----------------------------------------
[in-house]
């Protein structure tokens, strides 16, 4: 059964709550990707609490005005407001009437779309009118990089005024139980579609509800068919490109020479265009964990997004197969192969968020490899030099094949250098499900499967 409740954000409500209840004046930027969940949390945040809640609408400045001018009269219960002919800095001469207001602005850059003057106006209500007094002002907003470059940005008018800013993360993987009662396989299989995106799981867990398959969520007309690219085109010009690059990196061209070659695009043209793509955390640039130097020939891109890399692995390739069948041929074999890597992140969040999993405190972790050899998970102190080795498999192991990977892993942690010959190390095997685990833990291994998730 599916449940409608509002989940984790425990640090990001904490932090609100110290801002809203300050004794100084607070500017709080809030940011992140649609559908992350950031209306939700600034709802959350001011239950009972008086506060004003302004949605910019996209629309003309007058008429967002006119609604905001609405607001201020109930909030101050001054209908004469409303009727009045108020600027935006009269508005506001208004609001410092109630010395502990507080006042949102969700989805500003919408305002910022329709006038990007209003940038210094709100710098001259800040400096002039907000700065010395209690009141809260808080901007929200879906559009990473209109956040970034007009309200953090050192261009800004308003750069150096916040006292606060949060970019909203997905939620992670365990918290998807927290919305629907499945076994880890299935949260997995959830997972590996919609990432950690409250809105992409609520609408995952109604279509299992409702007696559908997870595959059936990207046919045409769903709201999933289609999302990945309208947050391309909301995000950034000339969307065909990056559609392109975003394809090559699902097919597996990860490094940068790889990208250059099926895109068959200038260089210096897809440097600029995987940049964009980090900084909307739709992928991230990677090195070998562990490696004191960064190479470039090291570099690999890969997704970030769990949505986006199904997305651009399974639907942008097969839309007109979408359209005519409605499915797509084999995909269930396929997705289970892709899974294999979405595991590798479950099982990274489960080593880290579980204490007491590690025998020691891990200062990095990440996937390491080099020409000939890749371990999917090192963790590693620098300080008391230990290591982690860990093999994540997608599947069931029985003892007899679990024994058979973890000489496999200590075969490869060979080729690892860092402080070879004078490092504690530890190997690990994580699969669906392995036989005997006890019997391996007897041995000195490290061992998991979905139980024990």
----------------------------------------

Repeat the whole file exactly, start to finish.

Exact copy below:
[in-house]
């Protein structure tokens, strides 16, 4: 059964709550990707609490005005407001009437779309009118990089005024139980579609509800068919490109020479265009964990997004197969192969968020490899030099094949250098499900499967 409740954000409500209840004046930027969940949390945040809640609408400045001018009269219960002919800095001469207001602005850059003057106006209500007094002002907003470059940005008018800013993360993987009662396989299989995106799981867990398959969520007309690219085109010009690059990196061209070659695009043209793509955390640039130097020939891109890399692995390739069948041929074999890597992140969040999993405190972790050899998970102190080795498999192991990977892993942690010959190390095997685990833990291994998730 599916449940409608509002989940984790425990640090990001904490932090609100110290801002809203300050004794100084607070500017709080809030940011992140649609559908992350950031209306939700600034709802959350001011239950009972008086506060004003302004949605910019996209629309003309007058008429967002006119609604905001609405607001201020109930909030101050001054209908004469409303009727009045108020600027935006009269508005506001208004609001410092109630010395502990507080006042949102969700989805500003919408305002910022329709006038990007209003940038210094709100710098001259800040400096002039907000700065010395209690009141809260808080901007929200879906559009990473209109956040970034007009309200953090050192261009800004308003750069150096916040006292606060949060970019909203997905939620992670365990918290998807927290919305629907499945076994880890299935949260997995959830997972590996919609990432950690409250809105992409609520609408995952109604279509299992409702007696559908997870595959059936990207046919045409769903709201999933289609999302990945309208947050391309909301995000950034000339969307065909990056559609392109975003394809090559699902097919597996990860490094940068790889990208250059099926895109068959200038260089210096897809440097600029995987940049964009980090900084909307739709992928991230990677090195070998562990490696004191960064190479470039090291570099690999890969997704970030769990949505986006199904997305651009399974639907942008097969839309007109979408359209005519409605499915797509084999995909269930396929997705289970892709899974294999979405595991590798479950099982990274489960080593880290579980204490007491590690025998020691891990200062990095990440996937390491080099020409000939890749371990999917090192963790590693620098300080008391230990290591982690860990093999994540997608599947069931029985003892007899679990024994058979973890000489496999200590075969490869060979080729690892860092402080070879004078490092504690530890190997690990994580699969669906392995036989005997006890019997391996007897041995000195490290061992998991979905139980024990």